Decide When To Start Social Security Benefits

question-marks-2215_640Whether you should take social security retirement benefits at the earliest possible date or defer benefits until reaching normal retirement age (or even age 70), depends on several factors. For example, you’ll want to consider your overall health and life expectancy, your plans to earn income before reaching normal retirement age, anticipated returns on your other investments, and, surprisingly, your guess about the future of the social security program. As you can tell, the decision isn’t one-size-fits-all.

For instance, say your savings won’t cover ongoing expenses and you need to rely on social security income to make ends meet. In that case, deferring social security benefits may not be an option for you.

But if your financial circumstances offer more financial flexibility, deferring your benefits can be an advantage. For each year, you delay (up to age 70), the payouts increase. In addition, if you plan to earn significant income between age 62 and your normal retirement age (65-67, depending on the year you were born), putting off your social security benefits may make sense. That’s because any benefits in excess of specified limits ($15,720 in 2015) will be reduced. You’ll lose $1 of benefits for every $2 in earnings above the limits. Note that you won’t lose any social security benefits (regardless of earnings) once you reach full retirement age.

On the other hand, let’s say you’ve accumulated a healthy balance in your 401(k) and expect that account to generate a good annual return. Under this scenario, you might be better off leaving your retirement savings alone and taking your social security benefits early to cover living expenses.

Or perhaps your family has a history of health problems and you don’t realistically expect to live into your 80s. Again, taking social security benefits at age 62 might be a good choice.

For help with this important decision, please give us a call.

8 step checklist to monitor and manage your business’ health

You get an annual checkup from your physician to monitor and manage your personal health. Shouldn’t you do the same for your business? To keep your operation in top shape, consider an annual business review. The benefits of such a review are evaluating current performance and better planning of future operations.hook-405091__180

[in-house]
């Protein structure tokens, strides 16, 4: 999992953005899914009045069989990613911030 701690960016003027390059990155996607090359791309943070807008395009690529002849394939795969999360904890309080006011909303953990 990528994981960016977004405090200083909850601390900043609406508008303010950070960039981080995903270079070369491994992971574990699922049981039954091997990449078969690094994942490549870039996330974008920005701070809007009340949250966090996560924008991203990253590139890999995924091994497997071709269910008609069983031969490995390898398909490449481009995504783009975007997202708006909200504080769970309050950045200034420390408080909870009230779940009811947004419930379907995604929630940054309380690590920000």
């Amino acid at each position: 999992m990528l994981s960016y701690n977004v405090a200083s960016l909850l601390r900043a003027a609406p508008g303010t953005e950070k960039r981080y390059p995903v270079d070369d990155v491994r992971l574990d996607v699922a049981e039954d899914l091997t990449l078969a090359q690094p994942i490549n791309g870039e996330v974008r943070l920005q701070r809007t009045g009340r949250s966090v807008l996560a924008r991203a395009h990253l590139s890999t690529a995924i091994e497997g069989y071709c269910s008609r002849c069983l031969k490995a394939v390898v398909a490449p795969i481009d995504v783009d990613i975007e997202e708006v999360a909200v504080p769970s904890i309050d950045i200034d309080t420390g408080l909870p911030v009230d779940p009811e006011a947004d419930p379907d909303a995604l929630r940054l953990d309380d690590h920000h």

Some things you should evaluate in an annual business review include the following:

1. Revisit your business strengths, weaknesses, and opportunities. Is your competitive position improving, or are you losing ground?

2. How did you perform relative to your business plan? Did you meet or exceed your objectives? Are sales, profit margins, and cash flow improving?

3. Get a pulse on your customers. An annual customer satisfaction survey is a great way to assess performance, obtain insight on potential new products or services, and to let your customers know how much you value their business.

4. Evaluate your team. Are you developing a superior team, employing their unique talents, and training them to improve performance? Do you reward on merit or simply on seniority?

5. How effective is your marketing? Are your current methods and channels working well, or are you simply doing what you’ve always done?

6. Meet with your insurance agent. Is your coverage adequate and appropriate for changes in your business activities and acquisitions?

7. Review your business tax strategy. Identify opportunities for tax savings. Are you using the right form of business entity? Are you aware of recent changes in the tax code that might benefit your business?

8. How is your score-keeping? Do your measurements track your progress or do they measure things that don’t matter? What are the key performance measures that drive your business?

If you are serious about improving your business, consider a yearly assessment of your operation. For any assistance you need, give us a call.